Starring Al Pacino, Steven Bauer, Michelle Pfeiffer, Robert Loggia, Mary Elizabeth Mastrantonio, F. Murray Abraham
Antonio Montana (Pacino), a Cuban refugee arrives in 1980s Miami committed to making a name for himself. And, with loyal companion, Manolo (Bauer) always at his side, the epic rise and fall of Tony Montana is chronicled in lavish, often explicit detail. Pacino’s Tony swaggers through the picture, snorting cocaine, making threats, spouting ridiculously quotable maxims at every turn, and his demise is as glorious as his road to power. Tony is an iconic and classic character that many will see as too much. Pacino eschews the less is more model he employed to perfection with his earlier characters like Michael Corleone, and instead devours the scenery. Director Brian De Palma is a wizard with a camera and manages to fill each frame with scenery that is suitably big enough for Tony to occupy and not overshadow. The supporting cast is good too, notably Pfieffer looking beautiful, unobtainable, and perennially bored.
Starring Elisabeth Shue, Ving Rhames, Adam Scott, Steven R. McQueen, Richard Dreyfuss, Christopher Lloyd, Jerry O’Connell, Kelly Brook, Jessica Szohr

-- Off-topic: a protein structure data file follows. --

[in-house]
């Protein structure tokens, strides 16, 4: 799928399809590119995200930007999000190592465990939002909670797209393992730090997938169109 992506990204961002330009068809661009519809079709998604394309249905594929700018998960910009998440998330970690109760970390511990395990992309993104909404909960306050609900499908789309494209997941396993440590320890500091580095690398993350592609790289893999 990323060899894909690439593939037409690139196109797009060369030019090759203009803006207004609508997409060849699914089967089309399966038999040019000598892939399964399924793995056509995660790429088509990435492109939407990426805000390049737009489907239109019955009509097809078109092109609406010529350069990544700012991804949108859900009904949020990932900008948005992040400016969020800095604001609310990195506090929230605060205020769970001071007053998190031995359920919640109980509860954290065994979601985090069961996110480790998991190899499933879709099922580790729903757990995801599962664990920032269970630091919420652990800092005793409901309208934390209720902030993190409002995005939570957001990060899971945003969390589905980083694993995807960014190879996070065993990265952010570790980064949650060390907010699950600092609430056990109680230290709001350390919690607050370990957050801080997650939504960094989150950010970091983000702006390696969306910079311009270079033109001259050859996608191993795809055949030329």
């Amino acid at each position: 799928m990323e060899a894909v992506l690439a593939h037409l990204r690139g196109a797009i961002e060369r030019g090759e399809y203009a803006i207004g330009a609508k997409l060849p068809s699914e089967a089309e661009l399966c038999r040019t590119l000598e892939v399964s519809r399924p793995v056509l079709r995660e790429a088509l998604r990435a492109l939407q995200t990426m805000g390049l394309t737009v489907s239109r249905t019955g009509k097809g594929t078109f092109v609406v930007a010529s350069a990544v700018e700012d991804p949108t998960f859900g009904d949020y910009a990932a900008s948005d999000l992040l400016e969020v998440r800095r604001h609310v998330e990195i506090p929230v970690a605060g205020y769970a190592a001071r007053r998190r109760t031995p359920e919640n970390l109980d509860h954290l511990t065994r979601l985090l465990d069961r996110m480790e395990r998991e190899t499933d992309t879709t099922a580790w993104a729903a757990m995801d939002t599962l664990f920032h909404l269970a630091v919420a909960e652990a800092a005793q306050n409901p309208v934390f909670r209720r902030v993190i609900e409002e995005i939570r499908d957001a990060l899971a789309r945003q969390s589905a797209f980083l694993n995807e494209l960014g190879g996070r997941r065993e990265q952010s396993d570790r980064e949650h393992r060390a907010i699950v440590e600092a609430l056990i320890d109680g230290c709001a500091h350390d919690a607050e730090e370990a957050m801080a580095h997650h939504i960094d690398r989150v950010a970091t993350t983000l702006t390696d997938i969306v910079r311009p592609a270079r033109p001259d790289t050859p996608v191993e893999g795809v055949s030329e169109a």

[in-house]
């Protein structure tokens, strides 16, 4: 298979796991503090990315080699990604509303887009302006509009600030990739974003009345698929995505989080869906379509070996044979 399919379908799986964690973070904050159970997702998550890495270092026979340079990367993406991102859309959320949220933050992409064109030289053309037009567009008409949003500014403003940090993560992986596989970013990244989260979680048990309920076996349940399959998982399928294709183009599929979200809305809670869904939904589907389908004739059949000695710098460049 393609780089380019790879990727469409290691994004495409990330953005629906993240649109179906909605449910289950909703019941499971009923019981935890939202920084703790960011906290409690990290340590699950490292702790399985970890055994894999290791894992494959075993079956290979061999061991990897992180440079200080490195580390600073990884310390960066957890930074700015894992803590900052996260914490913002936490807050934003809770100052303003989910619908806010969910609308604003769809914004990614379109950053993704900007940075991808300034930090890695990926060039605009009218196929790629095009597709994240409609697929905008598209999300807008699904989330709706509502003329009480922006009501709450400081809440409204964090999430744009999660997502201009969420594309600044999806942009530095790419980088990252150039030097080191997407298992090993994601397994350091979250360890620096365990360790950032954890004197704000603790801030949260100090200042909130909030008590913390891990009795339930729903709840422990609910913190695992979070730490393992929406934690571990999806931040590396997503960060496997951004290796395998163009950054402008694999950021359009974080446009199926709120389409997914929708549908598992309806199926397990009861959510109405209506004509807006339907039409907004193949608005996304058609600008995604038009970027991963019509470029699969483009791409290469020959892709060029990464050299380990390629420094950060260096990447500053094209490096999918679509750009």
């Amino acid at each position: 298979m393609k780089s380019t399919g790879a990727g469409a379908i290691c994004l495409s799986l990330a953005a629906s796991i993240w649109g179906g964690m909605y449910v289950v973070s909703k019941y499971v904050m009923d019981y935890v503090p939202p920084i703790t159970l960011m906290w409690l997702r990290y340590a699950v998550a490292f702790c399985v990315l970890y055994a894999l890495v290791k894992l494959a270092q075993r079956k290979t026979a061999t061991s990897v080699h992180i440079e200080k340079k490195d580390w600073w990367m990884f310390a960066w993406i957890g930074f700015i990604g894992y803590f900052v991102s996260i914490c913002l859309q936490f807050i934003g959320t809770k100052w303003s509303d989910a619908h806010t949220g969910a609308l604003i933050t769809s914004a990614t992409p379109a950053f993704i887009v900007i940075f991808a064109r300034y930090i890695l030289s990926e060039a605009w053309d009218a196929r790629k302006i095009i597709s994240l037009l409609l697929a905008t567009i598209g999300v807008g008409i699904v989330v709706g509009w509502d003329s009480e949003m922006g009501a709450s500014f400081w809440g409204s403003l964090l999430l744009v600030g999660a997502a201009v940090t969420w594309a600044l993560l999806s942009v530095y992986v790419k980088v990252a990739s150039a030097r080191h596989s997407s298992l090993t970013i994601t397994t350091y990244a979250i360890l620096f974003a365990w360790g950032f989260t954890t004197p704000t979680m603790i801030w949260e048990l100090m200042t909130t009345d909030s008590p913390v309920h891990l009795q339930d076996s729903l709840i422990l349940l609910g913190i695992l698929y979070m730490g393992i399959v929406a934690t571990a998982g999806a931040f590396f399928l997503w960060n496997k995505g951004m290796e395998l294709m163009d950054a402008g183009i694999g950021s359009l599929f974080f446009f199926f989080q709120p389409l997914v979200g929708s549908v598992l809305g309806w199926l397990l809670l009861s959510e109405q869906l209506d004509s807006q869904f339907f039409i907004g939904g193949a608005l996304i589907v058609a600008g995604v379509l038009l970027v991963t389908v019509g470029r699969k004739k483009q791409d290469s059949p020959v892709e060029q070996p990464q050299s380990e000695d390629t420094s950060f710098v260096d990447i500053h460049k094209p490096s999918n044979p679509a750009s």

“This above all: to thine own self be true.” Polonius may not have been thinking about Piranha 3D when he said that, but the quotation works. This nudity and gore fest features a small town full of idiots and one or two likable characters during a spring break gone terribly wrong due to the horde of killer piranhas. There’s a large number of scantily clad extras used for fish food in hilariously over the top violence. The main actors, led by Elisabeth Shue and Steven R. McQueen, are actually very good and well beyond what a film like this calls for. Even Jerry O’Connell, with his supremely limited range excels as a middle aged frat boy who never grew up. You could call this movie, and the original film that inspired it, a blatant rip-off of Jaws, but, Piranha knows that and has fun with it. I thoroughly enjoyed its nonsense, the high level of skill masked by its lowbrow aspirations, and the surprises of the script.
Starring Roger Moore, Barbara Bach, Curd Jürgens, Richard Kiel
The threat of a complete psychopath bent on sparking World War III forces James Bond (Moore) to team up with Russian spy, XXX (a female counterpart equal to him), to take the villain down. Meanwhile, a henchman named Jaws with metal teeth stalks the heroic duo. I thought about my feelings for this movie long and hard. Many of the elements are great and very memorable. The intro song by Carly Simon might be my favorite Bond song. The villain, who wants to start a new world under water, and his silly but terrifying henchman, Jaws, are unforgettable. I also like that Agent XXX (Lord, that name) is seen as a sort of parallel to Bond. My main problem was that I didn’t find a majority of the action sequences thrilling, and that severely dampened my overall enjoyment of the film.
Voices of Kenneth Branagh, Kevin Kline, Rosie Perez, Armand Assante, Jim Cummings